Today: Apr 23, 2024

Pumpkin season is upon us

Carolina Torres – Staff Writer

Stingy Jack got into trouble with the devil.

Jack had an encounter with the devil and invited him to have a drink, but since Jack did not want to pay for it, he convinced the devil to turn himself into a coin. After doing so, Jack decided to keep the money and put it into his pocket, next to a silver cross that prevented the devil from turning back into his original form. Jack released him after making a deal: The master of hell would not bother Jack for one more year, nor would he claim his soul in case Jack died. After one year, the devil traced Jack, who tricked him again. This time, Jack claimed not to be bothered for another ten years. But Jack died within this decade. His soul was neither accepted from God to enter heaven, nor could he gain access to hell, for the devil kept his word not to claim his soul.

This Irish myth, documented on history.com, a website hosted by A&E Television Networks, reveals that Stingy Jack’s soul was sent off into the dark night, Jack having only a burning coal to light his way. To protect his light, he put it into a carved-out turnip and has been restlessly wandering on earth ever since. The Irish referred to this ghostly figure as “Jack of the Lantern”, short “Jack O’Lantern.”    To scare away Stingy Jack, Irish and Scottish people started to carve scary faces into turnips and potatoes. After immigrants brought this tradition to the United States, they soon figured out that pumpkins, a fruit native to America, make perfect jack-o’-lanterns.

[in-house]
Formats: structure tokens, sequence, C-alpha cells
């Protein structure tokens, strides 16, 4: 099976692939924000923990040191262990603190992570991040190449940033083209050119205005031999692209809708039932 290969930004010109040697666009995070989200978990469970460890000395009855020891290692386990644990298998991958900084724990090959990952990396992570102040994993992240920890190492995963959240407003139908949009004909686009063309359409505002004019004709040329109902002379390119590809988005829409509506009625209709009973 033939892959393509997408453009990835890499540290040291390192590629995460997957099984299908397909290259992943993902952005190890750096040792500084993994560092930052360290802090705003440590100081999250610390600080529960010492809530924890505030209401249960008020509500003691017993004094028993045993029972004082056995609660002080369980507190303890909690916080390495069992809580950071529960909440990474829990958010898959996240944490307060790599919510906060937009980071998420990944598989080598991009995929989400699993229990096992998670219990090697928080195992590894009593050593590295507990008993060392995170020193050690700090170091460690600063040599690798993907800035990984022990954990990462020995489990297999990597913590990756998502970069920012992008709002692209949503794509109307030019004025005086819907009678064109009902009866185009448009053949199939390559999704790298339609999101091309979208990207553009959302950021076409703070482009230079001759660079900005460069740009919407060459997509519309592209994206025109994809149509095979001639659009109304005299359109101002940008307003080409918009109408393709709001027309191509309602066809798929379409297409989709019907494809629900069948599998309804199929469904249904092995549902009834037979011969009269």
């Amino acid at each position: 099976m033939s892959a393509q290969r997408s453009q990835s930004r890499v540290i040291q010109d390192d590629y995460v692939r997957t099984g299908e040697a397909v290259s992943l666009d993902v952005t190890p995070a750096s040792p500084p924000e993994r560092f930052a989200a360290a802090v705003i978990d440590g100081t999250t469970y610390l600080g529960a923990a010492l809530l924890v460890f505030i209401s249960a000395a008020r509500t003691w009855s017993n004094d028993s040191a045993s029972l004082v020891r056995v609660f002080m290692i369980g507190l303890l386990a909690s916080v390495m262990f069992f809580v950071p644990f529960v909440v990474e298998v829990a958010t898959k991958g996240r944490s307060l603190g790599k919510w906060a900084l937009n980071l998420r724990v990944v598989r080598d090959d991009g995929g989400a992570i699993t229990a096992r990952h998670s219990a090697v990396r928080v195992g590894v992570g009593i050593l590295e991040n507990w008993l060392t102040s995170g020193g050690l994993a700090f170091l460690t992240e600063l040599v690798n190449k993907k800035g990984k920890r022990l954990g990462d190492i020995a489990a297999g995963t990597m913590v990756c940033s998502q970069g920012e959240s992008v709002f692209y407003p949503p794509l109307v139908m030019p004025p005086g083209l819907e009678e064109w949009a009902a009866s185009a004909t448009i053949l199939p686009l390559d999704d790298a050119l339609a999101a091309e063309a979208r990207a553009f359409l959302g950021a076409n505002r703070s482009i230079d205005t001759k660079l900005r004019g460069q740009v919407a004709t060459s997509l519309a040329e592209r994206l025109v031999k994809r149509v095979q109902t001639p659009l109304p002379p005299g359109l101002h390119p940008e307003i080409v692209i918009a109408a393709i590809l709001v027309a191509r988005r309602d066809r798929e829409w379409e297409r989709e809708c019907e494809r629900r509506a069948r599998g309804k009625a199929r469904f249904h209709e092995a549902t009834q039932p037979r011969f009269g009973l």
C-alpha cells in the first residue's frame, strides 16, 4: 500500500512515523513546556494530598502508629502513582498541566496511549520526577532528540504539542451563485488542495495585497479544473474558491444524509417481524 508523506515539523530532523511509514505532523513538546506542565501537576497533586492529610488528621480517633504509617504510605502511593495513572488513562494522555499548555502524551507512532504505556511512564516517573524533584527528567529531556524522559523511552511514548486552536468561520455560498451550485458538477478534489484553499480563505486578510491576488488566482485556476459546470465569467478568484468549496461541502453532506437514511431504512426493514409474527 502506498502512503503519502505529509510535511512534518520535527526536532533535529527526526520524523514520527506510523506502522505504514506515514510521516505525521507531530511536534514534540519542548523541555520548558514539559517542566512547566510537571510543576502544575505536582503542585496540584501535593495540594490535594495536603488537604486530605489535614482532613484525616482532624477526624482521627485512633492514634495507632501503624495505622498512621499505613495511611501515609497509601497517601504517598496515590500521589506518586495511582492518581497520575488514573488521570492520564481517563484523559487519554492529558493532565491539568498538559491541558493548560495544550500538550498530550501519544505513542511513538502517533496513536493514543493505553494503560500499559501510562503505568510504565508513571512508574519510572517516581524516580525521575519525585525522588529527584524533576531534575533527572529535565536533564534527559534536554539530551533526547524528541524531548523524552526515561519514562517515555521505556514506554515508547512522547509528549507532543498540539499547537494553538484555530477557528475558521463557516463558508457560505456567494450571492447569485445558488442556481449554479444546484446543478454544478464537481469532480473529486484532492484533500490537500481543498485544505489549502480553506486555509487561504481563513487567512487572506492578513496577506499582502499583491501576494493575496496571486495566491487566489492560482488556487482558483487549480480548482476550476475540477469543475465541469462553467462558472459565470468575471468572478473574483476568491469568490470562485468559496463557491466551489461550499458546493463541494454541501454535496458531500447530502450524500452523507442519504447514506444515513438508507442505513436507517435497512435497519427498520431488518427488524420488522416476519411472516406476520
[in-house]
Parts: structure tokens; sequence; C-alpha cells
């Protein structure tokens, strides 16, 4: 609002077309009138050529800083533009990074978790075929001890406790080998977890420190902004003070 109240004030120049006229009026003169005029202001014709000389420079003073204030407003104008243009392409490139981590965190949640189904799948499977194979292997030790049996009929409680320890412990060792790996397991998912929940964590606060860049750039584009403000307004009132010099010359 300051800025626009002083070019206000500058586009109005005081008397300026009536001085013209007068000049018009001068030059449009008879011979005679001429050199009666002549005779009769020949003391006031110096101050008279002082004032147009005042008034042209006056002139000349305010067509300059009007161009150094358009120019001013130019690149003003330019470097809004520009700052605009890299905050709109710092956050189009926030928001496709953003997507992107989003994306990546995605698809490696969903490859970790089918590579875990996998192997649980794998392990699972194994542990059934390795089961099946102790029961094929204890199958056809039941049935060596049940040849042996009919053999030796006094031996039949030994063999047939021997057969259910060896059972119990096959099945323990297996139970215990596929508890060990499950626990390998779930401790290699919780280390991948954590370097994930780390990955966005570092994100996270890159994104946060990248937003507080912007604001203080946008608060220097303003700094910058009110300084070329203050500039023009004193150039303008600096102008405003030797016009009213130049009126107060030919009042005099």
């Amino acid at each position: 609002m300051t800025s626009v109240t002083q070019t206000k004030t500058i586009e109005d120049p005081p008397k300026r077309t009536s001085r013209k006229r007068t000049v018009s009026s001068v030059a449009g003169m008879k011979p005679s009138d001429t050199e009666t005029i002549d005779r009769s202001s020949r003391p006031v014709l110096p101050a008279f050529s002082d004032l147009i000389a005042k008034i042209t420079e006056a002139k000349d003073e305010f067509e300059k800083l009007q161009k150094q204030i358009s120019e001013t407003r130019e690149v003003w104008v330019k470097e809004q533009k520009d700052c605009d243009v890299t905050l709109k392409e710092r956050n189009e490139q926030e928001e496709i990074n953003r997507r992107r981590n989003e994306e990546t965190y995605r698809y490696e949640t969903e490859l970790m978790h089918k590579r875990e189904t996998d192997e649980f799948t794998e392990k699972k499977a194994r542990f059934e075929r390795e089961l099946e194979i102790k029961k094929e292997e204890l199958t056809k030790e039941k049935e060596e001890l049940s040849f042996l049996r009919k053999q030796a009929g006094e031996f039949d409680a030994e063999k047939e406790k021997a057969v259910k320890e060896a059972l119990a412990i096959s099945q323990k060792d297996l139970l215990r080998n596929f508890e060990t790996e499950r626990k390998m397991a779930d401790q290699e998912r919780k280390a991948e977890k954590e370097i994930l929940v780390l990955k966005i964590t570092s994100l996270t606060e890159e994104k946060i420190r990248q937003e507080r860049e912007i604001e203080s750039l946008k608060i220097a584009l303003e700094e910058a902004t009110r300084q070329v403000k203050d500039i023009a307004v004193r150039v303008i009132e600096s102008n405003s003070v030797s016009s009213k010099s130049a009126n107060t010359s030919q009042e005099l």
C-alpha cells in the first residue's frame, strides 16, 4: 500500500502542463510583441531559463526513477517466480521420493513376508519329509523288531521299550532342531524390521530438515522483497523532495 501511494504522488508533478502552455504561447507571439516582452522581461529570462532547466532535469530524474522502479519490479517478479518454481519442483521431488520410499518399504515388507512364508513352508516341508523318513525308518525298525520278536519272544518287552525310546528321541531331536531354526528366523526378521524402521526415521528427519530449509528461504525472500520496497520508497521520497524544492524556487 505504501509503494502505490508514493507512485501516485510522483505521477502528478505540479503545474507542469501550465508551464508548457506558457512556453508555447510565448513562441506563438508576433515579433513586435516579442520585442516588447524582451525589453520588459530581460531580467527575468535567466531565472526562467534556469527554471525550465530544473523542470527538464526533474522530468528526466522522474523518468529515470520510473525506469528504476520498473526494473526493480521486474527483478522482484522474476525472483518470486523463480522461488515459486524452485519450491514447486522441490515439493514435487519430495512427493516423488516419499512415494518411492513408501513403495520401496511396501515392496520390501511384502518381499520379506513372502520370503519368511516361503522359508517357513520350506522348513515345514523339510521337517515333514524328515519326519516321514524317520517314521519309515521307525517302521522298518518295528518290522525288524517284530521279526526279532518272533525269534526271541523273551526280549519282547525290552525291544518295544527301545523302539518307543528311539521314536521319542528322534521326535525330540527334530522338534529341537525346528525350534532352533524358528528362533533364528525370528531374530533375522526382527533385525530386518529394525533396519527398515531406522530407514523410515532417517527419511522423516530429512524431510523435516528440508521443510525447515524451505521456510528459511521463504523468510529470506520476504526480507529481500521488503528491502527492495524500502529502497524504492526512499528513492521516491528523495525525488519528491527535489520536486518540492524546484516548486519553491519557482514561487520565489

“The pumpkin decorations don’t really do anything to me,” said Ben Furlong, a junior history and education major at Southern. “But what I really like about this season is the pumpkin flavored hot coffee. I wished we had it all the year. Even though I couldn’t drink it every day, but at least once or twice a week.”

Photo Courtesy | decktheholidays.blogspot.com

Pumpkins have been grown in North America for 5,000 years, states history.com. Nowadays, they grow on every continent in the world. Either if they are used for decoration or pumpkin flavored treats and beverages, pumpkins are highly demanded in the United States, as the U.S. census reveals. According to the census, about 1.1 billion pounds of pumpkins were grown in 2010. The leading pumpkin producing states are Illinois, California, New York and Ohio, each with an estimate of more than 100 million pounds of pumpkin per year. The largest pumpkin pie ever made weighed 2,020 pound and measured 12 feet and 1 inch, as documented on the Guinness World Record’s homepage. The same source reveals that the largest Jack O’Lantern was carved from a pumpkin weighing 1,810 pounds by a man named Scott Cully in New York on Oct. 2010. The same pumpkin is also considered as being the heaviest pumpkin ever documented.

Dunkin Donuts adjusted to the pumpkin demand in autumn, said Tamika Daluz, union worker at Southern’s D&D, by offering different pumpkin flavored drinks and treats.

“We offer them since Sept. 25 and we will have them also in November, since it’s still pumpkin season,” she said. “The pumpkin products are really popular, especially the pumpkin muffins and the coffees. If we don’t have it, people just go crazy about it.”

Leave a Reply

Your email address will not be published.

Latest from Blog